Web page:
Dahle had already found an affinity for American House as a DJ and after a while – and possibly encouraged by his peers – he bought an sp1200 sampler and started making his own music. “I heard that track Luv Dancing by Underground Solution on Strictly Rhythm and then I just wanted to make electronic music,” recalls Dahle.
He adopted the name Kango’s Stein Massiv and started making music. At the same time he was playing “small House parties” around Tromsø in places that could barely fit 30 people, but squeezed in 70, people coming in through the windows, just to hear DJs like Dahle, DJ Dust and Rune play.
By the early 2000’s however everything that could be accomplished in the small university toe of Tromsø was and an exodus followed with the likes of Bjørn Torske moving to Bergen, Rune Lindbæk to Oslo and Dahle to Berlin.
In 2005 Berlin was a completely different landscape. “My first gig in Berlin was at Panorama Bar” says Dahle and it would’ve been mere months after the venue had opened. He had met Andy Baumecker when the German DJ played in Norway, and the pair just “hit it off”. Dahle would become a regular at Panorama bar at a time when “not too many tourist clubbers” were aware of the emerging institution, playing some part in propelling Dahle’s career in the German capital, to that point where he had nearly played every club in the city by 2008.
Kango’s Stein Massiv would continue to release records during this time. And his records would always share some relationship to the proto-house sounds of the early eighties in Chicago. “At the heart of it, it was always Disco,” says Dahle “because we sampled Disco.” He released a lot of music, edits and remixes under various aliases, including his first and only record as Jackmaster Dahle, a name that was given to him by Prins Thomas for a one-off release on the precursor to Full Pupp, Tamburine.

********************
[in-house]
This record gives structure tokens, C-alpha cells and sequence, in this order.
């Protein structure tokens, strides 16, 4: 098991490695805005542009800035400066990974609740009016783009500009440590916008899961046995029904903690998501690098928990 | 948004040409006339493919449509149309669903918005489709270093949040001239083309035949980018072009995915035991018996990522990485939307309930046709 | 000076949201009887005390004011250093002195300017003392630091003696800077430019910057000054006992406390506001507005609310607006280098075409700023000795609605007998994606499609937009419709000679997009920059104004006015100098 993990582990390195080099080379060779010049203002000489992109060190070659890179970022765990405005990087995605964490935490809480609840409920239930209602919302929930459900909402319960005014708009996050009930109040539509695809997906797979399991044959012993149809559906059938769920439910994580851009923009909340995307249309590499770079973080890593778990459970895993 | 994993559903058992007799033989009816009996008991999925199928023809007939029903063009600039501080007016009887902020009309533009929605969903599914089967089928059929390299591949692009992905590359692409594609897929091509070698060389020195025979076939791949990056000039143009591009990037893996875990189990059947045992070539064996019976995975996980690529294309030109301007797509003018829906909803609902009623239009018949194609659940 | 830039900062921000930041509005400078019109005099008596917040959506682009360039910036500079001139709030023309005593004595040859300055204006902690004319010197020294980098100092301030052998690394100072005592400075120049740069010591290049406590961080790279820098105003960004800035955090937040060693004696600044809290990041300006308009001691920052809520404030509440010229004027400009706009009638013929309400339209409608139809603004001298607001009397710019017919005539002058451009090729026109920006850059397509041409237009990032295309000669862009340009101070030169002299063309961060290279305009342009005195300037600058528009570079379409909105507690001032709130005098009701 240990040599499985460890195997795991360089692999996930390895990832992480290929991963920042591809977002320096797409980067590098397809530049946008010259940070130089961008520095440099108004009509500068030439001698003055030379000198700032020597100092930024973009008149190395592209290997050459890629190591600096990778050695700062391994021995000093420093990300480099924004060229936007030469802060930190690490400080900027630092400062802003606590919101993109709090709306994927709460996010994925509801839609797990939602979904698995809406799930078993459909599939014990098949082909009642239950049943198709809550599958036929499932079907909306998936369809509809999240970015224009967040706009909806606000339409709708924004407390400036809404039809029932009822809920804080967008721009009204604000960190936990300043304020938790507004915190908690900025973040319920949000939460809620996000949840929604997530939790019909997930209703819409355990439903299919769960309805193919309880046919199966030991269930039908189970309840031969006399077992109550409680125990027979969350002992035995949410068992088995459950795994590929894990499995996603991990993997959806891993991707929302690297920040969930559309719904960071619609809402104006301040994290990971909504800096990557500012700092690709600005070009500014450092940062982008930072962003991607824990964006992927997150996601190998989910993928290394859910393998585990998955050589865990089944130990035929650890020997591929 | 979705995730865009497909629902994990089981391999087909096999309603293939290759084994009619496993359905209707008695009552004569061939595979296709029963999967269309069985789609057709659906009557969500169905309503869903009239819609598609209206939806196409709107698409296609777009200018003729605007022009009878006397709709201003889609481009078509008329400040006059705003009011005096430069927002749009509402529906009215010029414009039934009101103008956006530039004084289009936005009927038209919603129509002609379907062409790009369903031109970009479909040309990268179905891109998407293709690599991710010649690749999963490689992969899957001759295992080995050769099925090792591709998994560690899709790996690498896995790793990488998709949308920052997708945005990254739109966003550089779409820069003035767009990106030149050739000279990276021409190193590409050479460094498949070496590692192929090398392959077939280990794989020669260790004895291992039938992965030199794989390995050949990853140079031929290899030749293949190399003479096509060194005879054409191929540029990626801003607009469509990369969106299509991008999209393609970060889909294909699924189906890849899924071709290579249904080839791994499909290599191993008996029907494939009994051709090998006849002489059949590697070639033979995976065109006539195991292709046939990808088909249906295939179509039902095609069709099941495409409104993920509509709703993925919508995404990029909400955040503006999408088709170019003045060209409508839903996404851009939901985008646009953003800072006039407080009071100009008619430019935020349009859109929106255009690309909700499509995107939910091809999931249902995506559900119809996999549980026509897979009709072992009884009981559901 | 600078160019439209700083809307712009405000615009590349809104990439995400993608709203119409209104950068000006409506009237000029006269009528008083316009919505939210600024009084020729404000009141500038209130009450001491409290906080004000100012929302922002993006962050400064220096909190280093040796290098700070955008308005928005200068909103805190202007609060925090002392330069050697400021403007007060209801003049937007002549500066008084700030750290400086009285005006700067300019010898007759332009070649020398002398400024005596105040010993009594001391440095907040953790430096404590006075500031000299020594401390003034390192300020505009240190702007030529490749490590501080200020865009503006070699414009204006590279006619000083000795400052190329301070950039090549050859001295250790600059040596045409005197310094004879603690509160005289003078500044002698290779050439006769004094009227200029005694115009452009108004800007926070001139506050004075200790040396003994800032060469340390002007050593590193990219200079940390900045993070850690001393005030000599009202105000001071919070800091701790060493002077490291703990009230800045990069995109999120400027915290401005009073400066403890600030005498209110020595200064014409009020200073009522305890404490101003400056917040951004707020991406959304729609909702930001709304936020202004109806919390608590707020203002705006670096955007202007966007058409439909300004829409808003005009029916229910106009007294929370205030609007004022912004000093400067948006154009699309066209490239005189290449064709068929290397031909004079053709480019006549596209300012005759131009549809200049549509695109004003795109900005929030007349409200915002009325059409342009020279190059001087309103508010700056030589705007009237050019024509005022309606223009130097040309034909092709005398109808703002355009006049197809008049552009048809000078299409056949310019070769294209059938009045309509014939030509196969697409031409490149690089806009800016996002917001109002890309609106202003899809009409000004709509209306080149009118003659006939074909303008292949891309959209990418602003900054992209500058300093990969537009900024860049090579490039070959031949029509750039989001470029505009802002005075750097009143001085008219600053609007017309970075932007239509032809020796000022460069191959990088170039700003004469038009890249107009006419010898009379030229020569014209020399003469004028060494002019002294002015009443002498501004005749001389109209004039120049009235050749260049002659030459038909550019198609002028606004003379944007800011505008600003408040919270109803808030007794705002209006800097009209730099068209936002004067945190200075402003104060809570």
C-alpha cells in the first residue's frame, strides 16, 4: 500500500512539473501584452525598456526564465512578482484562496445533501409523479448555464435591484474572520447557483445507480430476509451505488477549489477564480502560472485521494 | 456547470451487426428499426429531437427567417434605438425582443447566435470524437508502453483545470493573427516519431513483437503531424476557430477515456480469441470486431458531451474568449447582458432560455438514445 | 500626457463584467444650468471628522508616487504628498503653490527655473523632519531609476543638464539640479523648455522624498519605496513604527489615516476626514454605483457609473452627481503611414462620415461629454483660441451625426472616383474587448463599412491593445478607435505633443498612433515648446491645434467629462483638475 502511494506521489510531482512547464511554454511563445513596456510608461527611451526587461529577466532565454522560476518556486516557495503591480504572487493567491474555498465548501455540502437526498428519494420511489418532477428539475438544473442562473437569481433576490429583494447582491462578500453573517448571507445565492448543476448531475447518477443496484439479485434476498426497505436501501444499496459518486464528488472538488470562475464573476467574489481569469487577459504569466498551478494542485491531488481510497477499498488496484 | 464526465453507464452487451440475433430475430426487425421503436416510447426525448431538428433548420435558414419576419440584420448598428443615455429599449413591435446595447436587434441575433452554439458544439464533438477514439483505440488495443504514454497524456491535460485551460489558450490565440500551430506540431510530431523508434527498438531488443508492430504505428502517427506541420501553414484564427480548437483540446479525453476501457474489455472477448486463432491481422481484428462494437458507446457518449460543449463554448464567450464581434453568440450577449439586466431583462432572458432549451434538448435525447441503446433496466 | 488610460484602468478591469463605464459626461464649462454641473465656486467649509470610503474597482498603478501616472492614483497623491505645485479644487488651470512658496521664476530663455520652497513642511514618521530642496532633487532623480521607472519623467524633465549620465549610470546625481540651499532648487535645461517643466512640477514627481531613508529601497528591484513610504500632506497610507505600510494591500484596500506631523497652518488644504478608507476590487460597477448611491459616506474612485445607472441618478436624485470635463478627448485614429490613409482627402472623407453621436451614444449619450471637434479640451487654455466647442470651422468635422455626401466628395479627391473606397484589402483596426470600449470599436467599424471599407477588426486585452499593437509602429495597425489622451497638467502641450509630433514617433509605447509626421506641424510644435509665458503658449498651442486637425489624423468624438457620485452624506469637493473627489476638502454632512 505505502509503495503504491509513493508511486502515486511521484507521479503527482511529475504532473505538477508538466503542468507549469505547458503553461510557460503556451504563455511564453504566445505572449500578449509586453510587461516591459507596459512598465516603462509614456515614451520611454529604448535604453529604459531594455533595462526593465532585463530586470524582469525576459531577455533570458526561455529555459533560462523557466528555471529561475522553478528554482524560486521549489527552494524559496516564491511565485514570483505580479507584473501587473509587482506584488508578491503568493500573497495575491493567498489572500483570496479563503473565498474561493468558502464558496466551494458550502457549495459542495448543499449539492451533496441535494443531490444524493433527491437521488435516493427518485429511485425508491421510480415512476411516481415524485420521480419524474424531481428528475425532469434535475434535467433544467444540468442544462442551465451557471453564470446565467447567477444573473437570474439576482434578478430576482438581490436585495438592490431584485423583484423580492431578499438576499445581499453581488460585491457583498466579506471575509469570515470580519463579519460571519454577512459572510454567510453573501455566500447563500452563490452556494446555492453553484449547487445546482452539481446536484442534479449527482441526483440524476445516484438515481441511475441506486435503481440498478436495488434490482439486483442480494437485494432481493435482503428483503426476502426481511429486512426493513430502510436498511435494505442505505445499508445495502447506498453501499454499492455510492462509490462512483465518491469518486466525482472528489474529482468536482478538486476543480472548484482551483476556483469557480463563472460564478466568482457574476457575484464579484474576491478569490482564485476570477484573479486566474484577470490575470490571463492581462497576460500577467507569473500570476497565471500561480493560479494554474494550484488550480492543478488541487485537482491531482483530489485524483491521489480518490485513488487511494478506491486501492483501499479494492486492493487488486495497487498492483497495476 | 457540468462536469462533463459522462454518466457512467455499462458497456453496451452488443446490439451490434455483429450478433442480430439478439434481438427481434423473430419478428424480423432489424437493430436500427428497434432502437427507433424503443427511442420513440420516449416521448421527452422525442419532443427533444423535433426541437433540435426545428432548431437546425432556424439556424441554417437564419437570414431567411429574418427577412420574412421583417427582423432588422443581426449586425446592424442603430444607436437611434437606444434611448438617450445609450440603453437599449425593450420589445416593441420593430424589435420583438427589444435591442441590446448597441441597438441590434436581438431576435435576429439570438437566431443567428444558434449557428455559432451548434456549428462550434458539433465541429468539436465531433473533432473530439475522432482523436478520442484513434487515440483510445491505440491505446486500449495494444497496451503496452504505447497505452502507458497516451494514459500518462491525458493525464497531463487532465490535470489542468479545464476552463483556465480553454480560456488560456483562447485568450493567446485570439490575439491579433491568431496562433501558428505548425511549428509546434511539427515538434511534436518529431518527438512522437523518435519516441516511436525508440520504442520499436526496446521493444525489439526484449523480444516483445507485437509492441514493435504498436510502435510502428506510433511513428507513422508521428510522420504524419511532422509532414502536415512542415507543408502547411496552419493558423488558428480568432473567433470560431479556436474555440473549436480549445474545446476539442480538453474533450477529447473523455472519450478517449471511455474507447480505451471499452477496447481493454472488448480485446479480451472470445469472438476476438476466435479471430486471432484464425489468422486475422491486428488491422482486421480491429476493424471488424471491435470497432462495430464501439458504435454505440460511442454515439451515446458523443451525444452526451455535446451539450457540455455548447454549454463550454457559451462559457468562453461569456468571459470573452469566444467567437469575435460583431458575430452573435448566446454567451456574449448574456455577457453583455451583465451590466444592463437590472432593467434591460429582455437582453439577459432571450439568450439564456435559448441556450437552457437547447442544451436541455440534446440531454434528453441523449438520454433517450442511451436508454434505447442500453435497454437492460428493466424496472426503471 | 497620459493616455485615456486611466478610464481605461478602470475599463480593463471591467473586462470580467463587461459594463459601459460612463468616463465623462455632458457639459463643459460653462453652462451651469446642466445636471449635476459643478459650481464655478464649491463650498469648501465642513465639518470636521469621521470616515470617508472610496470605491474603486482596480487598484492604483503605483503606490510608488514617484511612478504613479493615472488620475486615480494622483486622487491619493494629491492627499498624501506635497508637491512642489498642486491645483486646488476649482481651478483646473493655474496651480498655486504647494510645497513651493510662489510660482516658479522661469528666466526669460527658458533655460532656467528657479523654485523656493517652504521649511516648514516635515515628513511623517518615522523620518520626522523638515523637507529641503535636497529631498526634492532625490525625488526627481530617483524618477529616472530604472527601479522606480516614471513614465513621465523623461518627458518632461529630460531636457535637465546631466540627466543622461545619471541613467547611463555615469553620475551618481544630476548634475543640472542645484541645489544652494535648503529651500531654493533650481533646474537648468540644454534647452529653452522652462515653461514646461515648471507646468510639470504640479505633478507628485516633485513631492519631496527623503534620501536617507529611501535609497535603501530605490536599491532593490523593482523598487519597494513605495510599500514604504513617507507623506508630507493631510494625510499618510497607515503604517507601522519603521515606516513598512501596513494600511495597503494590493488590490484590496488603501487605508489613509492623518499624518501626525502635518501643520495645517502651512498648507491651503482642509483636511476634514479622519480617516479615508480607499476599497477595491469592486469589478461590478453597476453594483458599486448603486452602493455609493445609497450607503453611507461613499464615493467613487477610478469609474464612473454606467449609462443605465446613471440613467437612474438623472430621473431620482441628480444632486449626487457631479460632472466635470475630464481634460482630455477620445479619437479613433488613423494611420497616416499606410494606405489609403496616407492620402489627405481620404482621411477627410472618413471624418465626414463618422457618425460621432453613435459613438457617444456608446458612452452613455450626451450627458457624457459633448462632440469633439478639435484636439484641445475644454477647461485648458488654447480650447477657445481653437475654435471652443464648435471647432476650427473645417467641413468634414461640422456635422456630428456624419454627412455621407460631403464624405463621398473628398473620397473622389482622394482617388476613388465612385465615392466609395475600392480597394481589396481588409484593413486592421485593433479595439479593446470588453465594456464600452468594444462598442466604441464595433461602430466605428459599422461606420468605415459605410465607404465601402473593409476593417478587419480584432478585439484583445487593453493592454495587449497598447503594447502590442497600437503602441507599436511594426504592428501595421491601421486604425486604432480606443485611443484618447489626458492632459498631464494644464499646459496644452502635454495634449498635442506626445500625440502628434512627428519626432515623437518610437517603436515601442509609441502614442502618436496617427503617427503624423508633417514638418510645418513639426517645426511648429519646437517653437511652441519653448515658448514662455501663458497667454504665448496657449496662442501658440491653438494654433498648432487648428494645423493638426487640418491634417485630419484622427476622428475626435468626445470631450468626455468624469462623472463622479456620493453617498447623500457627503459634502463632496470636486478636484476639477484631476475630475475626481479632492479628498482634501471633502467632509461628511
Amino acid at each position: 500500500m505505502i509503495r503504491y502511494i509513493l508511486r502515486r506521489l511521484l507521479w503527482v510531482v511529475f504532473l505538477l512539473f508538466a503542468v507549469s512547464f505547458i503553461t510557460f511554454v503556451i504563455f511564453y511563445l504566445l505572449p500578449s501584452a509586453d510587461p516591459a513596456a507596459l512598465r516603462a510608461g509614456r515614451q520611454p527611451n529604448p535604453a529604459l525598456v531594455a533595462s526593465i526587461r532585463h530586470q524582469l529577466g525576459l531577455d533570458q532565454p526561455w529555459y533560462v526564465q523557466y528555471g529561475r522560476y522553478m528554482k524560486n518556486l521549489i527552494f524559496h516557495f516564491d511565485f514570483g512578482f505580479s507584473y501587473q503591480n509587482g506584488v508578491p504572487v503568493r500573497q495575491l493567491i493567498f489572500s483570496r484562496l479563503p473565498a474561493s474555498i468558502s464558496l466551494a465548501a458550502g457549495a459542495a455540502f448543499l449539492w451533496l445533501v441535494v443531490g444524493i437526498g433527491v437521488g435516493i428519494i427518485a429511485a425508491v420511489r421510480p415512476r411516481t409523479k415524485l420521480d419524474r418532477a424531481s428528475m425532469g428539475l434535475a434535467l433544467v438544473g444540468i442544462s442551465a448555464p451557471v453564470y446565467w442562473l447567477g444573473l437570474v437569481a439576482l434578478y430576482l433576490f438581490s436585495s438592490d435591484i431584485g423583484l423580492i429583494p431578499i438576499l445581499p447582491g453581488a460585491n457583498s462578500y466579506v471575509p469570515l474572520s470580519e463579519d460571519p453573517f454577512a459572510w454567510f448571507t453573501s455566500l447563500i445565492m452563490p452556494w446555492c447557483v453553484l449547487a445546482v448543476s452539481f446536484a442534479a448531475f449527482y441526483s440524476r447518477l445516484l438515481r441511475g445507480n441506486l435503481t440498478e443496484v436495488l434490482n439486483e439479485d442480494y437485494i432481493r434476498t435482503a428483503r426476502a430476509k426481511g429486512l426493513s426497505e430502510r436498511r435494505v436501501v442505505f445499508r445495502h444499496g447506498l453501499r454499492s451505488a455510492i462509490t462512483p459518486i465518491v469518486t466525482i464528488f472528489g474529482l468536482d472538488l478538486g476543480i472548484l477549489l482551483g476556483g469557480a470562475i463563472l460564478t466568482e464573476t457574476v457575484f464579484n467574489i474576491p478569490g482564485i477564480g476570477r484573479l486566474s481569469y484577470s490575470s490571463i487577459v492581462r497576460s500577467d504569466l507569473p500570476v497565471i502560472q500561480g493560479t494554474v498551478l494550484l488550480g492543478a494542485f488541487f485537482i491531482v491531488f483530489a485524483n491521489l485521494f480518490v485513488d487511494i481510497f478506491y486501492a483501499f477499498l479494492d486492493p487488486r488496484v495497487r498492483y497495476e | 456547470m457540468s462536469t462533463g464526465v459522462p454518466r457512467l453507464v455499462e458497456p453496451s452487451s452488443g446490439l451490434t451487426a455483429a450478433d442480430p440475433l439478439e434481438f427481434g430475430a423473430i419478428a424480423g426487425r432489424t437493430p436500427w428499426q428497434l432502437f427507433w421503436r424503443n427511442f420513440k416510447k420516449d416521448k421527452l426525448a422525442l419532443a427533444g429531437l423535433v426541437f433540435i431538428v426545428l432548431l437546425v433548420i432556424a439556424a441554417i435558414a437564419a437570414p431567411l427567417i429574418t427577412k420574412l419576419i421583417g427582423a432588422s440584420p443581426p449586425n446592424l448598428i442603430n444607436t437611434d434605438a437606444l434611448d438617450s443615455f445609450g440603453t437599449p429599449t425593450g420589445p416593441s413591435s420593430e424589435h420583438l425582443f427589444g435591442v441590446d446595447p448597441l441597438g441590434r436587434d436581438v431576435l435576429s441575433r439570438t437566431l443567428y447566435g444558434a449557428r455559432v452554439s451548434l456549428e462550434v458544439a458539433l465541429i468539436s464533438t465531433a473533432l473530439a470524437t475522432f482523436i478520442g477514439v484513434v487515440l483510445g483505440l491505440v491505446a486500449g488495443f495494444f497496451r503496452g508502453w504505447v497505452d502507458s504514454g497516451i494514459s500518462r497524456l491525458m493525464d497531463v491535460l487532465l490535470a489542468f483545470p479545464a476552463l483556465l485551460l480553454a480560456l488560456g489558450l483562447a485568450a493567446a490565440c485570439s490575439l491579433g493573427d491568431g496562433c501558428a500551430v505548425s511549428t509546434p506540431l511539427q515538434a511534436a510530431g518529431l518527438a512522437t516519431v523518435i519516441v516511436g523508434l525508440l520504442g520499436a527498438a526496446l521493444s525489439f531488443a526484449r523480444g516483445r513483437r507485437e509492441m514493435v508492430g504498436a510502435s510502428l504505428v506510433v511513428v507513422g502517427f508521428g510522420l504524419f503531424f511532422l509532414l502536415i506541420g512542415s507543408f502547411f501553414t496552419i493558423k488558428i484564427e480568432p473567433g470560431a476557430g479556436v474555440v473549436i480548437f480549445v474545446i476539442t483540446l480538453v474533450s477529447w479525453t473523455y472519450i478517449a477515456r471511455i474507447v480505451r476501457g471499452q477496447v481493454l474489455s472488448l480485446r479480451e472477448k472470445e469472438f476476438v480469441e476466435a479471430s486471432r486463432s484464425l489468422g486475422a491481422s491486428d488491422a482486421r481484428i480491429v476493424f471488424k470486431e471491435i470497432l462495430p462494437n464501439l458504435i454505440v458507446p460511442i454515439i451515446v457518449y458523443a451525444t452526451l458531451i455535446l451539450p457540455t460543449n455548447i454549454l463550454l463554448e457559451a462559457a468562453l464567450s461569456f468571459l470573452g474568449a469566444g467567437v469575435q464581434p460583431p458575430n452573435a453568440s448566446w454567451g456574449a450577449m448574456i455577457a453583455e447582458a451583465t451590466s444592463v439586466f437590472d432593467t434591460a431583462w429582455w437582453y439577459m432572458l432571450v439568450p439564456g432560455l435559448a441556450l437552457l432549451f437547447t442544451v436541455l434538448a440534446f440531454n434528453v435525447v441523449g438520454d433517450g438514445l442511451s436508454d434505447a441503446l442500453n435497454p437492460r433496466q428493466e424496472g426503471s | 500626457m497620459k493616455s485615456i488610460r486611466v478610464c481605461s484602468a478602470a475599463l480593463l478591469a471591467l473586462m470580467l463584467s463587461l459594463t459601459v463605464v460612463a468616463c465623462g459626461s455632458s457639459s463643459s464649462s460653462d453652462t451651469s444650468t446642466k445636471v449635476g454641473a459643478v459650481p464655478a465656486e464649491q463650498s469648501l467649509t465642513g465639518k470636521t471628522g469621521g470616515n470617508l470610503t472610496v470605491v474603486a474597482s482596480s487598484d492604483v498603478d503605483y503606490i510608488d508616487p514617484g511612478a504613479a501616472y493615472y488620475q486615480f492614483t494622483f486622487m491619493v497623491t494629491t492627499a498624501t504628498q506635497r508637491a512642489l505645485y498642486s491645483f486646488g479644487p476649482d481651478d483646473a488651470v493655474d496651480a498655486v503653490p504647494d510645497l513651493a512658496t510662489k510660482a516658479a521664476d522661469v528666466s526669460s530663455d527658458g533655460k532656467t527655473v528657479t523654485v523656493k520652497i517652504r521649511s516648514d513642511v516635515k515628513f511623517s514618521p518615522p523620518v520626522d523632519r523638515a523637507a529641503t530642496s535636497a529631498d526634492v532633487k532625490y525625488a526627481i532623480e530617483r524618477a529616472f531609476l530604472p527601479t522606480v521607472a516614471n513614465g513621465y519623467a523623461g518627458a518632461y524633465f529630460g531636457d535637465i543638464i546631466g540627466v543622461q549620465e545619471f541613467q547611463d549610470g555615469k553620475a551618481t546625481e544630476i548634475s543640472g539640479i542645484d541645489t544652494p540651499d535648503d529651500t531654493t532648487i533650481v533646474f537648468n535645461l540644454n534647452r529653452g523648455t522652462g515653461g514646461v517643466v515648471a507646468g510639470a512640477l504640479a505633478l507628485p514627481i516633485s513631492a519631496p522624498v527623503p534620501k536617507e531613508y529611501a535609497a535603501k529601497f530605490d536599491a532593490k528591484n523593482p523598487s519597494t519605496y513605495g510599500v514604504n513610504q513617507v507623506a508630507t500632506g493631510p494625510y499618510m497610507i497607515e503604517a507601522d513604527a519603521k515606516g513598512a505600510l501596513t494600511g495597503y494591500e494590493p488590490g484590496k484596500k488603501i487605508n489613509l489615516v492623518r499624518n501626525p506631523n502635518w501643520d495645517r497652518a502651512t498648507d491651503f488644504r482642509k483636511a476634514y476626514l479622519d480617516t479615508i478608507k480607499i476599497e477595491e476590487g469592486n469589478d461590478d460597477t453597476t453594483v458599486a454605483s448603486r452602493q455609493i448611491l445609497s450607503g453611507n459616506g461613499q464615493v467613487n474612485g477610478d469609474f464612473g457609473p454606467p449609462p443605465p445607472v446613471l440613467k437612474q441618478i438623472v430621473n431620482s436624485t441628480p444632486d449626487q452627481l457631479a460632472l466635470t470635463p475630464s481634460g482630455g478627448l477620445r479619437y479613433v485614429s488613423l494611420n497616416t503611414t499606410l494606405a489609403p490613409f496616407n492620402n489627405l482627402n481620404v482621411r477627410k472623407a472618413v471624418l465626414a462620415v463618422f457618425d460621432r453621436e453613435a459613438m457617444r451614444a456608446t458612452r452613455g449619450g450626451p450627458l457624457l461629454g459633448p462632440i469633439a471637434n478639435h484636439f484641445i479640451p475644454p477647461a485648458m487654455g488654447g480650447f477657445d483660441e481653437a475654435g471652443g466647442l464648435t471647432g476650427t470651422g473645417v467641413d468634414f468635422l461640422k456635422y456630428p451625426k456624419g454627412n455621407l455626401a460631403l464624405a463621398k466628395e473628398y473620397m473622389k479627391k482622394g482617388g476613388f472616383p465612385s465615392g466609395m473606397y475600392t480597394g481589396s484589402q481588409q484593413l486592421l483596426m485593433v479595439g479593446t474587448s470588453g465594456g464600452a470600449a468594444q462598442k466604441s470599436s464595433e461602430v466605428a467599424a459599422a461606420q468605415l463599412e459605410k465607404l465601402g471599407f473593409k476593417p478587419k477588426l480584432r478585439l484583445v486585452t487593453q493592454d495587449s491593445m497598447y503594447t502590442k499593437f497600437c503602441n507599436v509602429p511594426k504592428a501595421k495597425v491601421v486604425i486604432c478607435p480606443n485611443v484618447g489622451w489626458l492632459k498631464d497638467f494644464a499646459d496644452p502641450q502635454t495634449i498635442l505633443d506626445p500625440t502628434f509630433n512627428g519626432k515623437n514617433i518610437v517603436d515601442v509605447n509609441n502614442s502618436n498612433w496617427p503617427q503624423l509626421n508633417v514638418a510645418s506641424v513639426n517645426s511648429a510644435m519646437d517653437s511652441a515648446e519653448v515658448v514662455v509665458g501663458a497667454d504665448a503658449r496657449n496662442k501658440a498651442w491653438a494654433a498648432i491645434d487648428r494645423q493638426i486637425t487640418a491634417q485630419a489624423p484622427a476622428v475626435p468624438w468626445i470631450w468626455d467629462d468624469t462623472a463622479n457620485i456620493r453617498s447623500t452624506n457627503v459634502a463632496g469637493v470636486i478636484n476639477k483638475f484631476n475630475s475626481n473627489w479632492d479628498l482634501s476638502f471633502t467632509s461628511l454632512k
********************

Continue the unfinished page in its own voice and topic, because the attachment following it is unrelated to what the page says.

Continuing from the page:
“I’ve had a lot of aliases,” says Dahle in a kind of musing tone and it stems from Dahle’s fleeting relationship with a myriad of musical genres. “I get easily bored when I do the same music – I don’t want to do the same thing all the time.”
That’s how Fjordfunk came into existence. “At that time I just wanted to break away from the Kango’s Stein Massiv,” says Dahle. He, Pål “Strangefruit” Nyhus and Øyvind Morken started a label called Luna Flicks with the first Fjordfunk 12”. He took the name Fjordfunk from a local northern Norway legends, Zoo. “They had a track called Slogfunk,” referring to fish offal, which Dahle beautified into Fjordfunk.